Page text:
Title:
METHODS OF TREATING MACULAR EDEMA USING ANTIEDEMA THERAPEUTICS
Kind Code:
A1


Abstract:
The invention provides methods of treating macular edema in a patient that include determining whether the patient has been diagnosed with or has experienced symptoms of macular edema for a predetermined period of time. If the patient has been diagnosed with or has experienced symptoms of macular edema for a predetermined period of time, the method of treatment includes administering a therapeutically effective amount of an AED to the patient. If the patient has not been diagnosed with or has experienced symptoms of macular edema for a predetermined period of time, the method of treatment optionally includes treating the patient with a therapy other than an AED. The invention further provides methods of treating macular edema in a patient using methods of and devices for administering an AED.



Inventors:
Ashton, Paul (Newton, MA, US)
Application Number:
13/372302
Publication Date:
08/16/2012
Filing Date:
02/13/2012
Assignee:
pSivida US, Inc. (Watertown, MA, US)
Primary Class:
Other Classes:
351/239, 351/246, 424/130.1, 424/425, 424/497, 514/44A, 514/174
International Classes:
A61K31/58; A61B3/028; A61B3/032; A61K9/14; A61K31/713; A61K39/395; A61K49/00; A61P27/02
View Patent Images:
Related US Applications:
20070224292Extended effect ergogenic drinkSeptember, 2007Brunner et al.
20050175648Heat-swelling cosmetic compositionAugust, 2005De La et al.
20070196460External preparation for treating skin or mucosal injury caused by viral infectionAugust, 2007Inamoto et al.
20050112194Micronutrient supplement dispensing packageMay, 2005Gervais et al.
20090136593MAZINDOL COMBINATION IN THE TREATMENT OF ATTENTION DEFICIT/HYPERACTIVITYMay, 2009Konofal
20080050331Cosmetic Composition Containing A Protease ActivatorFebruary, 2008Giacomoni et al.
20090297446LABELED IODINATED TROPANE FORMULATIONDecember, 2009Sterzinger et al.
20060165759Antacid lozenge containing micronized particlesJuly, 2006Chaudhari et al.
20020015698Prophylaxis and therapy of diabetes mellitus I with the help of proteolytic enzymesFebruary, 2002Ransberger et al.
20070104659Capsule-containing oral compositionMay, 2007Yasuda et al.
20070292517Delivery Systems for AntacidsDecember, 2007Farber



Foreign References:
WO2005051234A22005-06-09
WO2009009563A22009-01-15
WO2001080825A22001-11-01
WO2007149832A22007-12-27
Other References:
Martidis et al. Ophthalmology 109 p 920-927, 2002
Chun, Dal W., et al. "A pilot study of multiple intravitreal injections of ranibizumab in patients with center-involving clinically significant diabetic macular edema." Ophthalmology 113.10 (2006): 1706-1712.
Rotsos, T. G., and M. M. Moschos. "Cystoid macular edema." Clinical ophthalmology (Auckland, NZ) 2.4 (2008): 919-930.
Jonas, Jost B., and Bernd Kamppeter. "Intravitreal triamcinolone acetonide for persisting cystoid macular edema after penetrating keratoplasty." Cornea 25.2 (2006): 240-241.
Wung, Peter K., et al. "Effects of glucocorticoids on weight change during the treatment of Wegener's granulomatosis." Arthritis Care & Research 59.5 (2008): 746-753.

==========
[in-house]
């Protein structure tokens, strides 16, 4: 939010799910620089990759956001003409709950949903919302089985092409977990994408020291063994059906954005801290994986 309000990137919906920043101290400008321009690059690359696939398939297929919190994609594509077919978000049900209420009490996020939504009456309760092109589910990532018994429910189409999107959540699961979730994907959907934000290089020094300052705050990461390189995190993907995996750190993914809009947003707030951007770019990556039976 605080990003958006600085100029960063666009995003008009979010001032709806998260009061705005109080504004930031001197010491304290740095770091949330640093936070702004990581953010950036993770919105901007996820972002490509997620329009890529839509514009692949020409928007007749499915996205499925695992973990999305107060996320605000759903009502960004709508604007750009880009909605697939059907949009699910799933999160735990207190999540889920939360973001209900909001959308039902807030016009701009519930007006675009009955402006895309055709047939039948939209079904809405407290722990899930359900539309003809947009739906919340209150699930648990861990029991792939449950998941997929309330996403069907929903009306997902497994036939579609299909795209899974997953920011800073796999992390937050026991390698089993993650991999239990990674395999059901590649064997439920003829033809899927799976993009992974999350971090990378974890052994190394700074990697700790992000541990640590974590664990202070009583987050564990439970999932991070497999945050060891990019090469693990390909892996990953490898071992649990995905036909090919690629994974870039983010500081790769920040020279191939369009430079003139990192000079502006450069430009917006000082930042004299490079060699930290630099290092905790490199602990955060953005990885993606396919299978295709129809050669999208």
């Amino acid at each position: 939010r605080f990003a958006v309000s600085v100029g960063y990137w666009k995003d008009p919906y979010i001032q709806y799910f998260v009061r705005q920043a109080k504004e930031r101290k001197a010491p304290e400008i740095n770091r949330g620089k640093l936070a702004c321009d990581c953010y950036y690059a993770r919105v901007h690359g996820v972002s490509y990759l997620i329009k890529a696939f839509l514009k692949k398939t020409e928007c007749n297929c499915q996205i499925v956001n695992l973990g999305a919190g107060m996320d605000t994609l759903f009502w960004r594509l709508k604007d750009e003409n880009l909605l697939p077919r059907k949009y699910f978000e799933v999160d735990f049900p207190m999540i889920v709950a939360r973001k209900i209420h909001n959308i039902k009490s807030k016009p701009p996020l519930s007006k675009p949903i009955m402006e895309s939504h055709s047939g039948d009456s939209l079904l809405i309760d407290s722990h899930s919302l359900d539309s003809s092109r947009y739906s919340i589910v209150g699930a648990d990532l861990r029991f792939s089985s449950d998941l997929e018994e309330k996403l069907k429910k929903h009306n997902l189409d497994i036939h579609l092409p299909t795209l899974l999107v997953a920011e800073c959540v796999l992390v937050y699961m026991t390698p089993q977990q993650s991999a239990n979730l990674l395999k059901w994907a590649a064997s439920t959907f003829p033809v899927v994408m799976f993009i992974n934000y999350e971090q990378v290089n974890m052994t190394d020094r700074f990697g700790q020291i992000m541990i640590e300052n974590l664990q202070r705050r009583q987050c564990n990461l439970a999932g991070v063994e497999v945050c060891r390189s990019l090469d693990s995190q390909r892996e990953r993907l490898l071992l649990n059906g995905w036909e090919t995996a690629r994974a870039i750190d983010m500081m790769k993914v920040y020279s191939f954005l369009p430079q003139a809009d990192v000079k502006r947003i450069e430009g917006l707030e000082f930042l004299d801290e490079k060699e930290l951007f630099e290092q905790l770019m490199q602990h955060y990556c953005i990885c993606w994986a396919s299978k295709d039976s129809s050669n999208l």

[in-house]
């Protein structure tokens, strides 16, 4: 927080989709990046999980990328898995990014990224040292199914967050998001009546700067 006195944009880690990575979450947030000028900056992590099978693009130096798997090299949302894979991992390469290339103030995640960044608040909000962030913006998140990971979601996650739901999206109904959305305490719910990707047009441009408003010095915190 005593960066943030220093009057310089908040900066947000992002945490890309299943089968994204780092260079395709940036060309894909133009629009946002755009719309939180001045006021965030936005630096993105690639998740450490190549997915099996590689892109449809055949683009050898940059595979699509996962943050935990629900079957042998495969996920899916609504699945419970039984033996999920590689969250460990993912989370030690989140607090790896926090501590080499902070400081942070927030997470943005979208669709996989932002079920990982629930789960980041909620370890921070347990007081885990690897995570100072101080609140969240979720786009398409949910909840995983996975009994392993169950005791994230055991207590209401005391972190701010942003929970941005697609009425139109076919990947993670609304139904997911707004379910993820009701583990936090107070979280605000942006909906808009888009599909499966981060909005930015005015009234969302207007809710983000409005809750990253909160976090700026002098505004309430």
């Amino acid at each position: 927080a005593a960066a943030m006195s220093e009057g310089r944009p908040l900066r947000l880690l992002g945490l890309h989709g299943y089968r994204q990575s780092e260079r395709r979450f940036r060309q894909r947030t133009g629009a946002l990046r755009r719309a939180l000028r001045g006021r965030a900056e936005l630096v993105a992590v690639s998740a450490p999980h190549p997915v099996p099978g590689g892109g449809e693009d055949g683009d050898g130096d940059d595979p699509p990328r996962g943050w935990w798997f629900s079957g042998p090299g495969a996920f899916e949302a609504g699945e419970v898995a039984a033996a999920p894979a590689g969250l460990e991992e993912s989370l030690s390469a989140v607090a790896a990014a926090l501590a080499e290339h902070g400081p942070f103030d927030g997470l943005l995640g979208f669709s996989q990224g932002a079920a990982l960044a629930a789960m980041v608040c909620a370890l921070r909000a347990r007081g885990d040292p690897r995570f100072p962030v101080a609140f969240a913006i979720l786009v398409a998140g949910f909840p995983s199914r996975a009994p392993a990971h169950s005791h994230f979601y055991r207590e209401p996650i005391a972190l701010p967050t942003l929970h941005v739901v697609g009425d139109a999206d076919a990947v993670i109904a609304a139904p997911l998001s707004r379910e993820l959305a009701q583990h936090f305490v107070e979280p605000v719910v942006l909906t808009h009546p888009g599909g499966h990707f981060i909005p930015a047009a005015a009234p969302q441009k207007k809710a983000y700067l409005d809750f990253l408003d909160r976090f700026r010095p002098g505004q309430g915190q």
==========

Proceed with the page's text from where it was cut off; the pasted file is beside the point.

Carter, Martyn J., Alan J. Lobo, and Simon PL Travis. "Guidelines for the management of inflammatory bowel disease in adults." Gut 53.suppl 5 (2004): v1-v16.
"Glucocorticoids" from http://cpharm.vetmed.vt.edu/VM8784/glucocorticoids/glucocort.cfm, accessed 9/2/16, document dated February 1, 2001
Zoorob, ROGER J., and D. A. W. N. Cender. "A different look at corticosteroids." American family physician 58.2 (1998): 443-450.
Primary Examiner:
WESTERBERG, NISSA M
Attorney, Agent or Firm:
FOLEY HOAG, LLP (General) (PATENT GROUP, SEAPORT WEST 155 SEAPORT BLVD, BOSTON, MA, 02210-2600, US)
Claims:
What is claimed is:

1. A method of treating macular edema in a patient, comprising determining whether the patient has experienced symptoms of macular edema for a predetermined period of time; or determining whether the patient has significant impairment of visual acuity; or determining both; and if the patient has experienced symptoms of macular edema for the predetermined period of time or, optionally, has significant impairment of visual acuity, administering a therapeutically effective amount of an AED to the patient.

2. A method of treating macular edema in a patient, comprising determining whether the patient has experienced symptoms of macular edema for a predetermined period of time; optionally determining whether the patient has significant impairment of visual acuity; and if the patient has not experienced symptoms of macular edema for the predetermined period of time and, optionally, does not have significant impairment of visual acuity, treating the patient with a therapy other than an AED.

3. A method of treating macular edema in a patient, comprising determining whether the patient has been diagnosed with macular edema for a predetermined period of time; or determining whether the patient has significant impairment of visual acuity; or determining both; and if the patient has been diagnosed with macular edema for the predetermined period of time, or, optionally, has significant impairment of visual acuity, administering a therapeutically effective amount of an AED to the patient.